Toxicology results released by the Miami-Dade Medical Examiner’s Office indicated that UM linebacker Chris Campbell was legally drunk when he crashed into a tree at a quiet Coral Gables intersection during the early hours of Saturday, Feb. 16.
The 21-year-old had a blood-alcohol level of 0.13, well above Florida’s legal limit of 0.08.
Alcohol is one of four factors that police are investigating in order to determine the cause of the one-vehicle accident, said Coral Gables police spokesman Raul Pedroso, who cited fatigue, excess speed, and unbuckled seatbelts as other possible catalysts in the fatal crash.
No stains of drugs were found in Campbell’s body, said Pedroso.
Joel Rodriguez, 23, the only passenger in the car, was released from Jackson Memorial Hospital last Thursday and is recovering from a punctured lung and broken ribs.
A fastened seatbelt would probably have made little difference in preventing the accident due to the severity of the impact on the driver’s side of Campbell’s Toyota Camry, police said.
However, police said that buckling up would probably have significantly reduced Rodriguez’s injuries that were caused when his body jerked forward upon impact.
News of Campbell’s death struck a sour nerve on Susan Isenberg, president of the Miami chapter of Mothers Against Drunk Driving. Isenberg lost her 17-year-old son in 1986 when an intoxicated driver slammed into a tree in Coconut Grove.
“His name was also Chris,” she told The Hurricane. “As soon as I heard the time of the crash and the circumstances, I was pretty certain alcohol was involved.”
Isenberg said the toxicology results showed the amount Campbell drank prior to getting behind the wheel was “pretty high, even for someone his size.”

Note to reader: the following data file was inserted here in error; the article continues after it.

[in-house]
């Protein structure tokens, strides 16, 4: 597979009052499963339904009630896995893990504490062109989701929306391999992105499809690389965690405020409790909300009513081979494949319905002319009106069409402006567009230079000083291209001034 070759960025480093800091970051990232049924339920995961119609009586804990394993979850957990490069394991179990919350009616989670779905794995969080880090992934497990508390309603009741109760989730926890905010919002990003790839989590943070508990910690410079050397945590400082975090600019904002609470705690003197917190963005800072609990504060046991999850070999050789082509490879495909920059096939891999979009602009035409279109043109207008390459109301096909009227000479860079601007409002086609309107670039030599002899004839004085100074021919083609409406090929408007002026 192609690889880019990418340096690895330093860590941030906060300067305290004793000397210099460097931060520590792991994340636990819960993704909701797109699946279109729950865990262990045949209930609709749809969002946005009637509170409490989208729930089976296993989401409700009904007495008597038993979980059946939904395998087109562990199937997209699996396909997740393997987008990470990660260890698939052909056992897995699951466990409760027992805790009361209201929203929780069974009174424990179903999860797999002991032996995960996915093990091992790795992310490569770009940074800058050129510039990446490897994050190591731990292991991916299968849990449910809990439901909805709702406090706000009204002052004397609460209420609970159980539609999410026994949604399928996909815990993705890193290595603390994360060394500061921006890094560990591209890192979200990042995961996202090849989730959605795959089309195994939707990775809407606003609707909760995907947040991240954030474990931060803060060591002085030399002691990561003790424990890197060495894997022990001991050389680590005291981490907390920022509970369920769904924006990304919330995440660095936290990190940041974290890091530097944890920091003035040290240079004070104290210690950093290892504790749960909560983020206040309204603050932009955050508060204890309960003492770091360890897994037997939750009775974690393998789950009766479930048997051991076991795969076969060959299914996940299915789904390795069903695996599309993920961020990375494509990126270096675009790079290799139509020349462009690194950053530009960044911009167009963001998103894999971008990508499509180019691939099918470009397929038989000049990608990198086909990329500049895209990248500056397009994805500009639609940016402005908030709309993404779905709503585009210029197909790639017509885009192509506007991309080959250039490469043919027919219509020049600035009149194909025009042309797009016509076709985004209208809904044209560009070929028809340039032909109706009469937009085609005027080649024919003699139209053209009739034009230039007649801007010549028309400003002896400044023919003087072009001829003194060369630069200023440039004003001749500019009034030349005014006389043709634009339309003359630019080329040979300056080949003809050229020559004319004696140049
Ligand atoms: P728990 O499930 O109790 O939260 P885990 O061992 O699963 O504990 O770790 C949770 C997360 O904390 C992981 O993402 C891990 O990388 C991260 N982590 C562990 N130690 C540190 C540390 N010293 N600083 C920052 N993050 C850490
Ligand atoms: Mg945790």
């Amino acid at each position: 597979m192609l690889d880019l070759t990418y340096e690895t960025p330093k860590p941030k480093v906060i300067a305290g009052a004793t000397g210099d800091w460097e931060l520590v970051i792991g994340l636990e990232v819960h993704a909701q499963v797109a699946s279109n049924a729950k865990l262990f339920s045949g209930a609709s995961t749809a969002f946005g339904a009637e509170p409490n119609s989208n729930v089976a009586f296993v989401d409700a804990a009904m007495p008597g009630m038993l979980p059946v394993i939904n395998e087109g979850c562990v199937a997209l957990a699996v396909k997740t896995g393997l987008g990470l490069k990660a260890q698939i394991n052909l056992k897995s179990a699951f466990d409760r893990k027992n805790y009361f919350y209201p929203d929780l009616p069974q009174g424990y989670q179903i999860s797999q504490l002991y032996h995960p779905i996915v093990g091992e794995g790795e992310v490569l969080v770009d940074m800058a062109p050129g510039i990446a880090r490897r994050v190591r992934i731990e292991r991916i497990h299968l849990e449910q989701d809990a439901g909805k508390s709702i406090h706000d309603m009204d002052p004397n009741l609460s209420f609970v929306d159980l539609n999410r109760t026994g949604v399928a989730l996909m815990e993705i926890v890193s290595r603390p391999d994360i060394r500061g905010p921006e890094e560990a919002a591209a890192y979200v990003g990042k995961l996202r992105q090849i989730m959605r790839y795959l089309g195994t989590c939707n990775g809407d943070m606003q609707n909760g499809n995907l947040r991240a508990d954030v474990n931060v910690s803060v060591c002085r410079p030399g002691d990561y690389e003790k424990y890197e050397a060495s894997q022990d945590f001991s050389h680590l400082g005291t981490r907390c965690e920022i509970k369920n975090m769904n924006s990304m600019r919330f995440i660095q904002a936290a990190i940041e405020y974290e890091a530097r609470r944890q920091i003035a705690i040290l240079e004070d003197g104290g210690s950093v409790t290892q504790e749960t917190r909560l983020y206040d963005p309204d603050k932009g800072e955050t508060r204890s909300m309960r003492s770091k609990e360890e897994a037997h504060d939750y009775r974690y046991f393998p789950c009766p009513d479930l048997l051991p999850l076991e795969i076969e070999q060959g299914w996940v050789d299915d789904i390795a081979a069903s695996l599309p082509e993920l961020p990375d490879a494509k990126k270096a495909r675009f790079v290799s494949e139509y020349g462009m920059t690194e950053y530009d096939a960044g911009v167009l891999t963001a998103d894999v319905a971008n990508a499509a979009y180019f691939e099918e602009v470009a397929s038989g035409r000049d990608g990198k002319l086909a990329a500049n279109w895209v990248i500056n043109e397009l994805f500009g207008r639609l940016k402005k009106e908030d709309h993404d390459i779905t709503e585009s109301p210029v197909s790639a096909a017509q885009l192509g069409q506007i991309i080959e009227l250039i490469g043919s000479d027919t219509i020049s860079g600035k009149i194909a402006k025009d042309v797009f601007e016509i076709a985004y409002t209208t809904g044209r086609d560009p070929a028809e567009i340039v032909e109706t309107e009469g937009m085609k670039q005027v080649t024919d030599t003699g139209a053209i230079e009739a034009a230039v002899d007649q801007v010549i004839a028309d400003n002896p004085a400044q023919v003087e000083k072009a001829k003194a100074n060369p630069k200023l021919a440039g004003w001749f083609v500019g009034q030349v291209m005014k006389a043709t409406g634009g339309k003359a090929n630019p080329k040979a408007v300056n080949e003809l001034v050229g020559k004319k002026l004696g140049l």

“He probably had between six or seven drinks during a very short period of time,” she said.
During a phone interview from his hospital room the day after the accident, Rodriguez told The Hurricane that although his recollection of that night was foggy, he believed Campbell had not been drinking, and described his late friend as a responsible driver.
Edwin Mims, Campbell’s uncle, told the Associated Press last week that “nobody in our family drinks. If it came out that way, it’s a big surprise to us.”
Alcohol-related accidents in Florida increased every year between 1996 and 2000, according to data compiled by MADD and based on information from law enforcement sources.
In 2000, 16,653 people were killed nationwide in crashes involving alcohol.
The same year, 1,191 fatal accidents involving alcohol happened in Florida, making up about 40 percent of the total cases.
Every year, college students spend about 5.5 billion on alcohol, mostly beer – more than they spend on books, soda, coffee, juice, and milk combined, according to a study published on the BACCHUS (an alcohol awareness organization) Web site that cited information from a study conducted by a major university.
Another national study published by BACCHUS on binge drinking-defined as five or more drinks in a row for men and four or more for women within two weeks-found that athletes have significantly higher rates of binge drinking than non-athletes.
Isenberg told The Hurricane she intends to schedule an appointment with President Donna Shalala to explore the possibility of starting a college chapter of MADD.
Juan Pablo Constain,22, a freshman at Miami-Dade Community College, told The Hurricane he has refrained from driving after heavily drinking since he crashed while driving under the influence two years ago.
“I still do it more than I should,” he confessed.
The message Isenberg wants to get across to Shalala: “Students shouldn’t let alcohol be their last taste of life.”